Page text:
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German Idealism and the Jew: The Inner Anti-Semitism of Philosophy and German Jewish Responses

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  • Anonymous

    Posted September 2, 2003

    Attack on Kant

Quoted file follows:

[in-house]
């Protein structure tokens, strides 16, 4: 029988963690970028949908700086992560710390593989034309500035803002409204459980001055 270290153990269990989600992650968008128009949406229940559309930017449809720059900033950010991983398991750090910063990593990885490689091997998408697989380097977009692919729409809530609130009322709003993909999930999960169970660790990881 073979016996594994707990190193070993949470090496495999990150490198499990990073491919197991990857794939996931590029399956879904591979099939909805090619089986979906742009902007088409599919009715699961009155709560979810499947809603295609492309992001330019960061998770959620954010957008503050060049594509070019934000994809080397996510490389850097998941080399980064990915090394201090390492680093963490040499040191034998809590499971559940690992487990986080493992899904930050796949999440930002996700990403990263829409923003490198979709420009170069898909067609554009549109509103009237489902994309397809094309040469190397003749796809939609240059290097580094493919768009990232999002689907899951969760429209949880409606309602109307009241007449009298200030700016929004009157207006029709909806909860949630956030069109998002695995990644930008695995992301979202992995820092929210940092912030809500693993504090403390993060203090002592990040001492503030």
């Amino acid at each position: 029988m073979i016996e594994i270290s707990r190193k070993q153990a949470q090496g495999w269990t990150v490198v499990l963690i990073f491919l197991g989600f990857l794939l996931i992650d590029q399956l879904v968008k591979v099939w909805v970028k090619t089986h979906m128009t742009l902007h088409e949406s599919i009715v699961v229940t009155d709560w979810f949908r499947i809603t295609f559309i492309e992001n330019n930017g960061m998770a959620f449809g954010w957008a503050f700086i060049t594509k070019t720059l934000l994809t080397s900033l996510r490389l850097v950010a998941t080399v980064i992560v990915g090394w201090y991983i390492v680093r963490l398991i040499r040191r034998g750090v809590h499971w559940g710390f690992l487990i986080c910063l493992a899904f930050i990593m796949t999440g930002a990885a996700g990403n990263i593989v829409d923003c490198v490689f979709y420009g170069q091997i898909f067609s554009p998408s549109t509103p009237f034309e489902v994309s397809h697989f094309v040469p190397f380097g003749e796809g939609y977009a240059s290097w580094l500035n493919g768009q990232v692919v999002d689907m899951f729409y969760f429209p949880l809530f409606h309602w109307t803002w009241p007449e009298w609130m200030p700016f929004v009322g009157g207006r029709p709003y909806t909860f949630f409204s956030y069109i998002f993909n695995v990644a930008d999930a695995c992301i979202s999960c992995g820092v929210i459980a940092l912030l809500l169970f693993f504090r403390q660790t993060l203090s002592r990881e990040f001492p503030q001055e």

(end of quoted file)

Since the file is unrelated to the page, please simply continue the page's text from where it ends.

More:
Mack's book struck me as a kind of sequel. A few years ago, I read Jonathan Israel's Radical Enlightenment, with its thrilling enthronement of Spinoza at the heart of the Enlightenment. I was disappointed when the book ended with Christian Wolff, that is, just before Kant, who I had hoped to see exposed as the ultimate anti-Spinoza. Well, Mack picks up where Israel left off, criticizing not only Kant's 'one-sided reading of Spinoza,' but identifying Kant as an anti-Semite and the intellectual father of the Holocaust. Mack's critique of Kant is well reasoned and indicative of a very sound knowledge of the Kantian conceptual universe. Mack makes good use of quotations in arguing his case, citing for example this horrifying example from Kant: 'The euthanasia of Judaism is pure moral religion.' Mack's charges against Kant alone makes his book not only worthwhile, but essential. While Mack devotes only the first chapter to Kant, he remains the primary figure throughout the book. The second chapter, on Hegel, serves to demonstrate how the worm had got into the bud, that is, how Kantian anti-Semitism came to infect the whole German idealist project. Anti-Semitism lies at the heart of Hegel's project in that he basically subscribes to Christian supercessionism. Mack then proceeds to Wagner and the rise of anti-Semitism in its full flowering: social, political, economic, artistic, and racial. These first three chapters describe the anti-Semitic core of German idealism. The rest of the book presents the responses of a selection of German Jews to this anti-Semitism. Mack starts with Mendelssohn, and then moves to Geiger, Heine, and Graetz. These latter struck back with 'counter-histories' that overturned the conceptual framework into which idealism had cast Judaism. They proclaimed Judaism as a universal system that had effectively produced everything of value in Western culture, including Christianity. There was, inevitably, a backlash against these counter-histories, particularly where they 'took issue with the most noteworthy exponents of German high culture.' Mack describes how the renowned historian Treitschke led the way with a number of anti-Semitic articles which 'contributed to making racism socially and intellectually acceptable in fin de siècle Germany.' Thus anti-Semitism acquired an academic respectability, and '[t]he majority of professors, schoolteachers, and lawyers made anti-Semitism part of their professional calling.' In the eyes of the anti-Semites, the essential dichotomy resolved itself as one between the idealist Germans and the materialist Jews. Mack next cites a number of other well-known German Jews, including Cohen, Rosenzweig, Freud and Benjamin. These individuals by and large developed their thought along mainly materialist lines. As Mack states in his concluding paragraph: 'German Jewish writers indeed may have contributed to the diversity of materialist philosophy when they undermined the discriminatory dimension of high-status registers of ideation. In this way, German Jewish thought of the nineteenth and twentieth centuries anticipated a postmodern sensibility concerning issues of narrativity, bodiliness, and timeliness.' Thus much of materialist philosophy can be seen as a corrective to the excesses to which idealism can give rise, including anti-Semitism. The danger with this strategy lies, however, in the temptation to abandon the ground of idealist philosophy to anti-Semitism and other distorted thinking.

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